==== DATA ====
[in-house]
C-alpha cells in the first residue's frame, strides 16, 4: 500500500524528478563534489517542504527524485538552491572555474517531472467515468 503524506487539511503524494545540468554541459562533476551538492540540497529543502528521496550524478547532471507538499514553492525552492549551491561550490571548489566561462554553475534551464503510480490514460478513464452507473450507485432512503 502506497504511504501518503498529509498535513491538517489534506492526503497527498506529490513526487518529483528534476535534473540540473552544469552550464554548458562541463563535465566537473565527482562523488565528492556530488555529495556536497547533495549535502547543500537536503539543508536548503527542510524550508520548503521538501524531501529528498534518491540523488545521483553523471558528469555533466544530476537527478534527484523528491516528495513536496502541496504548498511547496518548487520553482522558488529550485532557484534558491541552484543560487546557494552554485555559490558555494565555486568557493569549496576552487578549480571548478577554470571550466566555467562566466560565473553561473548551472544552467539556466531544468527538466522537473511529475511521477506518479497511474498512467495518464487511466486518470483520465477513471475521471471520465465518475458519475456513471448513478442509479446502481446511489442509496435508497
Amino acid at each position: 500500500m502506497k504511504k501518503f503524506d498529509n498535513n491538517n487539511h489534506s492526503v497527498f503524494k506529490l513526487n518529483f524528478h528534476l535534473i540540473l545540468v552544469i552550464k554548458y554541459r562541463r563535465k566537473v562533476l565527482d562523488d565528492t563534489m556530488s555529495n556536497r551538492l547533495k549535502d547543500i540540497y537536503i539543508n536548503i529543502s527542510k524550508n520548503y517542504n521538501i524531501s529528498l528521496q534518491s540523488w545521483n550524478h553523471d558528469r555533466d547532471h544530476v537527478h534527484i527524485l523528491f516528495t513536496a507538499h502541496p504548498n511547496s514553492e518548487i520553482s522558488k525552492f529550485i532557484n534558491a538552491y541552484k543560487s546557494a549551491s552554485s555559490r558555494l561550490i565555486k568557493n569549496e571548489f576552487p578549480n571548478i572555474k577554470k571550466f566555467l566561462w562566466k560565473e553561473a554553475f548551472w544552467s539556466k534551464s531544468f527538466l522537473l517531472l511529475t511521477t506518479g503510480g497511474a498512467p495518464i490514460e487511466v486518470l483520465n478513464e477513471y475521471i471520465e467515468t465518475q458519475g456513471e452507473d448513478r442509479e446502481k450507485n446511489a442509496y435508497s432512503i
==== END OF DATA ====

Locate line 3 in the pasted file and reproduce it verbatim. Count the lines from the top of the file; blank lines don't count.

Amino acid at each position: 500500500m502506497k504511504k501518503f503524506d498529509n498535513n491538517n487539511h489534506s492526503v497527498f503524494k506529490l513526487n518529483f524528478h528534476l535534473i540540473l545540468v552544469i552550464k554548458y554541459r562541463r563535465k566537473v562533476l565527482d562523488d565528492t563534489m556530488s555529495n556536497r551538492l547533495k549535502d547543500i540540497y537536503i539543508n536548503i529543502s527542510k524550508n520548503y517542504n521538501i524531501s529528498l528521496q534518491s540523488w545521483n550524478h553523471d558528469r555533466d547532471h544530476v537527478h534527484i527524485l523528491f516528495t513536496a507538499h502541496p504548498n511547496s514553492e518548487i520553482s522558488k525552492f529550485i532557484n534558491a538552491y541552484k543560487s546557494a549551491s552554485s555559490r558555494l561550490i565555486k568557493n569549496e571548489f576552487p578549480n571548478i572555474k577554470k571550466f566555467l566561462w562566466k560565473e553561473a554553475f548551472w544552467s539556466k534551464s531544468f527538466l522537473l517531472l511529475t511521477t506518479g503510480g497511474a498512467p495518464i490514460e487511466v486518470l483520465n478513464e477513471y475521471i471520465e467515468t465518475q458519475g456513471e452507473d448513478r442509479e446502481k450507485n446511489a442509496y435508497s432512503i